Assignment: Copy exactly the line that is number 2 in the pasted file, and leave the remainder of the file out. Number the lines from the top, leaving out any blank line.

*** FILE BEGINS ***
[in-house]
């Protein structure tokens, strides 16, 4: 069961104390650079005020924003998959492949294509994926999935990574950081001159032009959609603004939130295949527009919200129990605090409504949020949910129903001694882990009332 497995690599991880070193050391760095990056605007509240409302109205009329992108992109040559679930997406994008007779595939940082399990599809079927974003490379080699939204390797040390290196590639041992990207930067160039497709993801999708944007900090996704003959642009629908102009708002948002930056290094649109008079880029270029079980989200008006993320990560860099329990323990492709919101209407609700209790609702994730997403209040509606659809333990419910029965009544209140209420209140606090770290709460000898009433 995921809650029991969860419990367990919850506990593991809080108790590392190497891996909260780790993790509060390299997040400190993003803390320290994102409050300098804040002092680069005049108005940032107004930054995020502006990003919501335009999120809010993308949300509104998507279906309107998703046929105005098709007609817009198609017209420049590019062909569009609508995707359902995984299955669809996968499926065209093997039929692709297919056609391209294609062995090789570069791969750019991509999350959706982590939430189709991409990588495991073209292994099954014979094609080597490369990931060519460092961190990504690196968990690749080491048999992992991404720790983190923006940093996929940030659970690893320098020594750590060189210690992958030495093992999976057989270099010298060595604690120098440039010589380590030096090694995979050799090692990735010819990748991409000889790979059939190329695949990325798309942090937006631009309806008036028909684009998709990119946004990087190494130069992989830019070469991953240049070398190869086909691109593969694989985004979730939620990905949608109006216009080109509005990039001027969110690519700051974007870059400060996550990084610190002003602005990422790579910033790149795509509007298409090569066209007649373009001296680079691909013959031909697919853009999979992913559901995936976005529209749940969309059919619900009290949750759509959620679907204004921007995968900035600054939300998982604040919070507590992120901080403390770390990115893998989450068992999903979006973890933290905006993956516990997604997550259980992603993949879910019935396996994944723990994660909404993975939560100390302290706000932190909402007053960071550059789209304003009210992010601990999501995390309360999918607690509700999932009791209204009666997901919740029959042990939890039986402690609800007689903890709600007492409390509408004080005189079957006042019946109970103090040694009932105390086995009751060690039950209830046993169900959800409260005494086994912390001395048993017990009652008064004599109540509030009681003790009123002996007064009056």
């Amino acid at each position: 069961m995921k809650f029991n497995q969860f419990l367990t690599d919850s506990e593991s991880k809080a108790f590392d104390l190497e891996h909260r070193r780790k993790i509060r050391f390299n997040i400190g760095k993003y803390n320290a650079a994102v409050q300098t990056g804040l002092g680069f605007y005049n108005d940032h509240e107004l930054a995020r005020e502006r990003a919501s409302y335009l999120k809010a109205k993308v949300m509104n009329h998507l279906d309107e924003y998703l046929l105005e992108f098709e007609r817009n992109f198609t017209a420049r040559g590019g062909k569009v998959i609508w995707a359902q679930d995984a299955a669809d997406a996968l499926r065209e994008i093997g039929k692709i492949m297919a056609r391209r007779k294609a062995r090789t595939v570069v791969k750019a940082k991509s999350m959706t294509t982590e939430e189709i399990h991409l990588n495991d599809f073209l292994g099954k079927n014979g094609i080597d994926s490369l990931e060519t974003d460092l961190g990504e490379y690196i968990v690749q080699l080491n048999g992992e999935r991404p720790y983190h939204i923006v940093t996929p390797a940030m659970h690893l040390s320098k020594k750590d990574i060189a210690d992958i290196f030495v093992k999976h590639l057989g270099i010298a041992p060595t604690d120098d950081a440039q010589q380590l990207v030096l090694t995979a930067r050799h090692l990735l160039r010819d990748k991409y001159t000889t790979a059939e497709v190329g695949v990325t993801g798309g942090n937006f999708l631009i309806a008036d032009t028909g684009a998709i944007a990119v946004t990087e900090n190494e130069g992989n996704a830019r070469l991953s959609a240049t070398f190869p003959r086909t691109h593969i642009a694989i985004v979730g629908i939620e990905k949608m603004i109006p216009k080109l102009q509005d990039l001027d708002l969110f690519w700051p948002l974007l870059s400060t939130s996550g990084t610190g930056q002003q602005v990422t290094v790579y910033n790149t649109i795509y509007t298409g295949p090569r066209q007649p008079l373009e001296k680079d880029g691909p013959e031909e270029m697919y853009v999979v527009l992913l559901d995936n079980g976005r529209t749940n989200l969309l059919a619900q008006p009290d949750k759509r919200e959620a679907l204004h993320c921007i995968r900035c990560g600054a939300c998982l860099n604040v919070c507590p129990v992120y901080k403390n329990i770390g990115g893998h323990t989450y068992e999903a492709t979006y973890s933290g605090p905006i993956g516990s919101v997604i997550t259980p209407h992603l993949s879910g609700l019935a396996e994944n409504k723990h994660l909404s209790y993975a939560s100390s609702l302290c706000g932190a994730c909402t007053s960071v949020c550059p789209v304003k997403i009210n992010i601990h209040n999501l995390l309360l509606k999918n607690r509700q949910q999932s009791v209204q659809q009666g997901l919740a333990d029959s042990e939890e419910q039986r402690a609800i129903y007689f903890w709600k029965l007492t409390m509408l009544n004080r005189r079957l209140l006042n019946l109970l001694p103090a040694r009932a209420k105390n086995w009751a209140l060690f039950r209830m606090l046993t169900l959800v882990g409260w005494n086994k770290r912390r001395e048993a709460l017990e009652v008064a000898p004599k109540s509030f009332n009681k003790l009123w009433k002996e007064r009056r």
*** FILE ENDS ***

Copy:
């Protein structure tokens, strides 16, 4: 069961104390650079005020924003998959492949294509994926999935990574950081001159032009959609603004939130295949527009919200129990605090409504949020949910129903001694882990009332 497995690599991880070193050391760095990056605007509240409302109205009329992108992109040559679930997406994008007779595939940082399990599809079927974003490379080699939204390797040390290196590639041992990207930067160039497709993801999708944007900090996704003959642009629908102009708002948002930056290094649109008079880029270029079980989200008006993320990560860099329990323990492709919101209407609700209790609702994730997403209040509606659809333990419910029965009544209140209420209140606090770290709460000898009433 995921809650029991969860419990367990919850506990593991809080108790590392190497891996909260780790993790509060390299997040400190993003803390320290994102409050300098804040002092680069005049108005940032107004930054995020502006990003919501335009999120809010993308949300509104998507279906309107998703046929105005098709007609817009198609017209420049590019062909569009609508995707359902995984299955669809996968499926065209093997039929692709297919056609391209294609062995090789570069791969750019991509999350959706982590939430189709991409990588495991073209292994099954014979094609080597490369990931060519460092961190990504690196968990690749080491048999992992991404720790983190923006940093996929940030659970690893320098020594750590060189210690992958030495093992999976057989270099010298060595604690120098440039010589380590030096090694995979050799090692990735010819990748991409000889790979059939190329695949990325798309942090937006631009309806008036028909684009998709990119946004990087190494130069992989830019070469991953240049070398190869086909691109593969694989985004979730939620990905949608109006216009080109509005990039001027969110690519700051974007870059400060996550990084610190002003602005990422790579910033790149795509509007298409090569066209007649373009001296680079691909013959031909697919853009999979992913559901995936976005529209749940969309059919619900009290949750759509959620679907204004921007995968900035600054939300998982604040919070507590992120901080403390770390990115893998989450068992999903979006973890933290905006993956516990997604997550259980992603993949879910019935396996994944723990994660909404993975939560100390302290706000932190909402007053960071550059789209304003009210992010601990999501995390309360999918607690509700999932009791209204009666997901919740029959042990939890039986402690609800007689903890709600007492409390509408004080005189079957006042019946109970103090040694009932105390086995009751060690039950209830046993169900959800409260005494086994912390001395048993017990009652008064004599109540509030009681003790009123002996007064009056």